So, you always have these three in perfect unity. Therefore, when I think of one, I immediately think of all three together.

There is one God because there is one Father. And there is one God because there is one divine nature of the Father, which is the nature of the Son and the nature of the Holy Spirit too. So, the Son and the Spirit are of the same essence as the Father. That is what Scripture teaches us, if you put it in philosophical terms. That is what the Bible teaches. They needed that word (homoousios) to defend the Bible.

And when you contemplate the activities of God, you see that every activity proceeds from the Father. The Source of every divine activity – creation, sanctification, redemption, whatever God is doing, it comes from the Father – it is God’s. But the Agent is always the Son. God creates through His Son. He speaks through His Son. He redeems through His Son. So, the Son is His Word. The Son is the Savior, but then, all these activities are accomplished by the power of the Holy Spirit. So, every activity of God is from the Father, through the Son in the Spirit. Or, you can say from the Father, AND the Son AND the Spirit.

So, we worship the Father, the Son and Holy Spirit – the Trinity; one in essence; undivided. We pray to thee, o one God and Father, AND thy only-begotten Son AND thy Holy Spirit.

The Son is incarnate and crucified, but the Father is in Him at all time. He is never separated from the Father. Even when He experiences in His humanity the abandonment of God to die the death, He is not separated from the Father. God is in Him. The Holy Spirit is in Him. God, the Father, is raising the dead through Him by the power of the Holy Spirit.

So, when we think of the one God and Father, who is never devoid of His Son and Spirit, we think of the one divinity.

No Triune God

In eastern orthodoxy, the term triune God is not a traditional formula. You find the term tri-personal or tri-hypostatic divinity. There is no tri-personal God. There is the one God and Father Almighty. That is the one God. But then that one God is Father eternally with His Son who is God from God, and with His Holy Spirit.

Is the Spirit called theos?

The Nicene Creed did not call the Holy Spirit theos (God). Gregory, the theologian, was the first one to do that – late in the fourth century. The Bible never calls the Holy Spirit theos. The Nicene Creed called the Son “God from God” but it did not call the Spirit “God from God.” The closest thing in the Bible is when it says that Ananias and Saphira lied to “God.”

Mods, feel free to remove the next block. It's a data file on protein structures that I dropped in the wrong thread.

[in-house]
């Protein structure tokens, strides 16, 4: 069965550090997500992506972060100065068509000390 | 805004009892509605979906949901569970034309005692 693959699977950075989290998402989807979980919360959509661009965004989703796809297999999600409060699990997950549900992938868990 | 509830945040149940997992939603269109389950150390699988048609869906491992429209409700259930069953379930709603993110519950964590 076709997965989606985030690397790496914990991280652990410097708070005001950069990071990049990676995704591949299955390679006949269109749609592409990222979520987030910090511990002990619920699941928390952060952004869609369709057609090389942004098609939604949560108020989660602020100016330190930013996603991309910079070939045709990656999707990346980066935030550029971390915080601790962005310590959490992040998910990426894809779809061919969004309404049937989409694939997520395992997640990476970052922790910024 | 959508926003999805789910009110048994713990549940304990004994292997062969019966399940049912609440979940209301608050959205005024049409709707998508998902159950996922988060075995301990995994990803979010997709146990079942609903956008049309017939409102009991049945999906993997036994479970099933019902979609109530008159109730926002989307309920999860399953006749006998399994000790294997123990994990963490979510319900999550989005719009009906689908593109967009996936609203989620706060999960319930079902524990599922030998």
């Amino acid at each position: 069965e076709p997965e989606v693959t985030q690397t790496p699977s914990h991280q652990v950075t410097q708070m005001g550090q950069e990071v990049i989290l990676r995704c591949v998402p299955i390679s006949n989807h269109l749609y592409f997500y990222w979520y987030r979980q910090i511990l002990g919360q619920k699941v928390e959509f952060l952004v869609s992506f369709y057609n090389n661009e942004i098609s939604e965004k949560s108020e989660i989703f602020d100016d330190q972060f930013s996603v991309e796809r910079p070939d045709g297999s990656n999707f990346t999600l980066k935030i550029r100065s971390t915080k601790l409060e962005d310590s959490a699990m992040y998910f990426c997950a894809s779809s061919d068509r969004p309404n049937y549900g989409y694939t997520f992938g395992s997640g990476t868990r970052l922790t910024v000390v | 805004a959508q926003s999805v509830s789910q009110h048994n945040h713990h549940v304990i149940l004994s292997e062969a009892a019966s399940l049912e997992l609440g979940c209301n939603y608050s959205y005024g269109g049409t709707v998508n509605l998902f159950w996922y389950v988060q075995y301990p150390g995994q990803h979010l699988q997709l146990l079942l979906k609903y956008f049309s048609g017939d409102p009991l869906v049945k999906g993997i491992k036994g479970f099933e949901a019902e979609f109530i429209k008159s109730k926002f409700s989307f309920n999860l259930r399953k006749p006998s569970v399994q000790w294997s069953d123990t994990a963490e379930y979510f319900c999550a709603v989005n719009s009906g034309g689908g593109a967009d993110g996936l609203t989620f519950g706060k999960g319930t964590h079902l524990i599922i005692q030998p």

Why has Satan filled your heart to lie to the Holy Spirit … You have not lied to men but to God” (Acts 5:3-4).

And then Jesus said that the one sin that is unforgivable is the blasphemy of the Holy Spirit. And blasphemy can only be done against God – a divine Person.

Three Persons with one divine nature

What we say is that the Godhead are three divine hypostases (Persons) with one divine nature. There is one God and Father, whose nature also belongs to the Son and Spirit and there is one divine activity with three who act; the Father and the Son and the Holy Spirit. Then we say that Jesus is one hypostasis (one Person) with two natures because He is fully divine but, because He is also born of Mary, He is fully and completely, truly human.

So, we have, the Godhead being three Persons in one nature, and then we have Jesus Christ being one Person in two natures.

Conclusion

So, how must we think about the Trinity? We begin with the Scriptures, we contemplate Christ, then we contemplate how Christ relates to the one God and Father, how He relates to the one Holy Spirit. We see how the unity of the divine divinity belongs to the Father, the Son and the Holy Spirit. This is what we must always remember and never forget – it begins with Christ and it begins with the Scriptures. It begins with the activity of God in saving the world in the Person of Jesus. It begins with the question, “Who do you say I am?” And when we say, “You are the Christ, the Son of God,” the result will be the dogma of the Holy Trinity – the tri-personal Godhead; the one God and Father, the one Lord Jesus Christ and the one Holy Spirit in perfect unity.

Article Series on this Website

Jesus Christ and the Trinity

Daniel

      • Is Daniel a Fraud? – It is claimed by liberal theologians that Daniel was written in the second century before Christ, presenting history as if it is a prophecy. 
      • Daniel 2, 7, and 11 – These prophecies should be read together. 
      • Daniel 9 – Discussion of the Four Major Interpretations of the 490 years

Revelation

Other

The real dispute and main meaning of the Nicene Creed of AD 325

Summary of this article

Purpose

It is often said that the Council of Nicaea was called to determine whether Jesus is God. But that does not accurately describe the dispute prior to Nicaea or the meaning of the creed. The purpose of this article is to identify the fundamental point of disagreement that led to the Nicene Creed of AD 325 and to establish what the attendees at the council understood the creed to say.

The Two Phases of the Arian Controversy

The Arian Controversy of the fourth century consisted of two phases:

The first phase began around AD 318 in Alexandria and came to an end during the Nicene Council when Arius’ Christology was presented but rejected.

The second phase began during the Nicene Council and lasted for another about 50 years after the meeting. It was not a dispute between the Arius-faction and the rest, but a dispute between four different views of the ontological relationship between the Father and the Son:

        1. Same substance (homoousian)
        2. Different substance (The Arius view)
        3. Similar substance (homoiousian)